If we comprehend the use of social media tools and sites we’re able to explain why people use the various networks. We can generalize about how the tools work. We’re able to introduce the tools to a new user. We can summarize the rules, generalize the codes of behavior, and even model how to use them. We’re still exploring the depth and breadth and variety of uses for each of the tools. We’re also discovering the pros and cons of using each of them. However while we’re still gaining comprehension, we’re not ready to explain the return of specific tools to a specific client situation.
Social Media Application — Putting abstract thought to work in new situations.
If we’re at this level, when like problems are mentioned, we no longer automatically offer like solutions. We’re beginning to ask more questions. We’re looking at each tool to see how it meets goals. We might start with a benchmark plan, but we modify it as we gain information. Predicting outcomes with certainty is mostly luck while we’re at this level.
Social Media Analysis — Troubleshooting a plan, separating the whole into component parts to understand the most efficient course of action. Finding hidden fallacies and untested assumptions.
This is the point at which we get to the “concrete” of the situation. We deconstruct the tools to their component parts. We start to describe the kinds of traffic, the kinds of social sites, the kinds of sharing and conversation. We look to the time lines of engagement, the ROI of participation, and how they apply to each client’s schedule and budget constraints. We can talk about what works and what doesn’t. We can identify the influencers, the common wisdom, and the myths that cause problems. We know what what we should be tracking and testing. This level is tactical. True strategy requires more experience.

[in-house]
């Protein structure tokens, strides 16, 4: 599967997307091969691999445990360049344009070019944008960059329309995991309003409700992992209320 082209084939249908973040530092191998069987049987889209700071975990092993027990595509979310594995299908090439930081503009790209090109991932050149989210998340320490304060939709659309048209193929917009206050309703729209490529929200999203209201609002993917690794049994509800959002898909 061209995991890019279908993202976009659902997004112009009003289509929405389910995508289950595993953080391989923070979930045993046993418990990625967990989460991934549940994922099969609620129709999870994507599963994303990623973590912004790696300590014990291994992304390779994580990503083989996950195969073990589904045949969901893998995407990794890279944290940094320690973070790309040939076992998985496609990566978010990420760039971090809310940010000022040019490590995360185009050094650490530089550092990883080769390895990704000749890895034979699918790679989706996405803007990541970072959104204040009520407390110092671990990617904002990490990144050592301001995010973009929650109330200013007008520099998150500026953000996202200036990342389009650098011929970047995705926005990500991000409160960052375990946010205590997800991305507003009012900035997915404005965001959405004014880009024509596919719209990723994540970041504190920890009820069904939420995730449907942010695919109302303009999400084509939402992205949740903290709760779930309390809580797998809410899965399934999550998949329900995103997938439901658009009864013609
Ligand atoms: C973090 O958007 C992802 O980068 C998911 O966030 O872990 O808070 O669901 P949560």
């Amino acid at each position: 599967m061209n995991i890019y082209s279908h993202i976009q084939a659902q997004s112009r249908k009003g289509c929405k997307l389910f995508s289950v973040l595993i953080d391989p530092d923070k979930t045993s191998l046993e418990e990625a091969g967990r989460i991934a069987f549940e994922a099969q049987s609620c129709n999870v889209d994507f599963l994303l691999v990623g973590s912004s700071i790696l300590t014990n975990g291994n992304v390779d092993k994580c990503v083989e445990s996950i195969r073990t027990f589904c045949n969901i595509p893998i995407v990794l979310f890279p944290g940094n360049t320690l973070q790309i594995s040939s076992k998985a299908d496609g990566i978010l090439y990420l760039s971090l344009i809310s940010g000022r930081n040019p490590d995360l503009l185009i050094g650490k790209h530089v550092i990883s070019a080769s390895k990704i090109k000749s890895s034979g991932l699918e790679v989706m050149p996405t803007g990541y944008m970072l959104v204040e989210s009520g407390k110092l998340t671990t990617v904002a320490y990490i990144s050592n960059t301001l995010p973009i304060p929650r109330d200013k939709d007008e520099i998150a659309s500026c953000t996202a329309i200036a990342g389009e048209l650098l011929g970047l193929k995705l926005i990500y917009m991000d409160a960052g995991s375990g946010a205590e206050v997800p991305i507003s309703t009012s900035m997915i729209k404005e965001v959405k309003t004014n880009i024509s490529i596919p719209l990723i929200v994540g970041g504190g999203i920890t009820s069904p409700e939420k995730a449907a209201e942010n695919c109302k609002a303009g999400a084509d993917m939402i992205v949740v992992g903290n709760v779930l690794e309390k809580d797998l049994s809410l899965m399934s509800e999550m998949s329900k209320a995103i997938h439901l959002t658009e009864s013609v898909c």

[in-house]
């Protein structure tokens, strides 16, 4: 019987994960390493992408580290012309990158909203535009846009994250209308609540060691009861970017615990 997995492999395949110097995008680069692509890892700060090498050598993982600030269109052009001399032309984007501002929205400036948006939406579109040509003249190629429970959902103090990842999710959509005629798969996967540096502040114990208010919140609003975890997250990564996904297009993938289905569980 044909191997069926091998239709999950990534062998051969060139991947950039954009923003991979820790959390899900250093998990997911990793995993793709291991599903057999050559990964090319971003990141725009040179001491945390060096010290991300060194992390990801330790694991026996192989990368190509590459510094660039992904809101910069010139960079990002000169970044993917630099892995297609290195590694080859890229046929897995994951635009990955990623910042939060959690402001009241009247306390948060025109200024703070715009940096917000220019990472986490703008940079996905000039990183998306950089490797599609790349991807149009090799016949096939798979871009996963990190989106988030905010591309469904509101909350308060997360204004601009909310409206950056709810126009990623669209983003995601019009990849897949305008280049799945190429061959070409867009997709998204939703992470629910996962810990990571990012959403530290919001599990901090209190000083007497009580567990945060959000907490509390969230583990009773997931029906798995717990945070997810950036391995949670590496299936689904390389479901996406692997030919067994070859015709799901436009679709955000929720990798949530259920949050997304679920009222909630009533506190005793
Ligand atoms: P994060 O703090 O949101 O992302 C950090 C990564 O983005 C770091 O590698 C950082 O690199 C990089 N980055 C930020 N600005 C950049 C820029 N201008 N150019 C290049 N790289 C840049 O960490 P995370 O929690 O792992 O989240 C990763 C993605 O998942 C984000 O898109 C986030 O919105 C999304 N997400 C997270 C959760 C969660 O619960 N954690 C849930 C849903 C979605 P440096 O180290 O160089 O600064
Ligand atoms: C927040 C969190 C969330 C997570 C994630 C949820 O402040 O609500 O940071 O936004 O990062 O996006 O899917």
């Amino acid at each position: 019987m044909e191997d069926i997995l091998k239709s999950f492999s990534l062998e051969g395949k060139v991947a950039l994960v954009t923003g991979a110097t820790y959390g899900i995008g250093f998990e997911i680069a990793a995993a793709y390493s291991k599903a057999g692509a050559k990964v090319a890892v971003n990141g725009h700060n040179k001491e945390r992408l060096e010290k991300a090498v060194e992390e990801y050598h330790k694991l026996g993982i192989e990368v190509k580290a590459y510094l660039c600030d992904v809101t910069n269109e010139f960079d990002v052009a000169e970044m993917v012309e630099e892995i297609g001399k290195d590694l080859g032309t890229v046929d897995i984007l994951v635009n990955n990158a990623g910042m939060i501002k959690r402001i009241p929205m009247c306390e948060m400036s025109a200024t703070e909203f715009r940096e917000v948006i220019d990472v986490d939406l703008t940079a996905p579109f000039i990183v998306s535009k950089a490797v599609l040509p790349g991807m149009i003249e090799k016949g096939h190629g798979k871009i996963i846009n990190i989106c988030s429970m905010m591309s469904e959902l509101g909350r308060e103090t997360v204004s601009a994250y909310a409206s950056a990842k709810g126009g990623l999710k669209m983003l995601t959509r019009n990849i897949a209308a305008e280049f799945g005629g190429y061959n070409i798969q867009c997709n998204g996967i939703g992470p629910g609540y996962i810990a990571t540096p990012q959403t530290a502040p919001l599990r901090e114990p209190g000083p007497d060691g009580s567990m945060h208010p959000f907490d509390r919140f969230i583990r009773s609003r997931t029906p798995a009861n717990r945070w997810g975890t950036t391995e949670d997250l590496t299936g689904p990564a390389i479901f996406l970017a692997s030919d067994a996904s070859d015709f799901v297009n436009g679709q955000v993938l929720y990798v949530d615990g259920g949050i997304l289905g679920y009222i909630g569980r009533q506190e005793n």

Social Media Synthesis — Building a pattern from the bits of information, forming a new meaningful whole that we can articulate.
When we’ve synthesize the experience of working with the tools, sites, and culture of social media, we’re able to predict and develop true strategy and process. We can design business models that we can rely on with some confidence, because they’re backed by history we recall, understand, have applied, analysed, and can articulate. This is strategic integration. It doesn’t mean we can’t make a mistake or misread a situation.
Social Media Evaluation — Judging the value of ideas, performance, process, or products. Testing, constantly testing. . . .
And it scaffolds up again and again through the cognitive skills levels. Just as we think we know something, we’re learning more again.
This is part of the reason we end up specialists. You get to synthesis on Twitter and FriendFeed is waiting around the corner.
Naturally, if you come to social media with years of marketing or customer service background, you’re probably at the top of the scale. But in a new frontier no one can claim full status quite yet.
How to Use the Rubric
What’s the use of this information? Change those “We can” statements to questions and you’ve got an evaluation or appraisal tool. Use it as it is to benchmarck a starting point or to frame the outcomes for training clients. Check your current practices to see whether you’re offering training in the right order.
What would you add to this rubric? How can we make it more useful for us and our clients?
–ME “Liz” Strauss
PART TWO: Have You Organized Your Social Media Thinking Lately?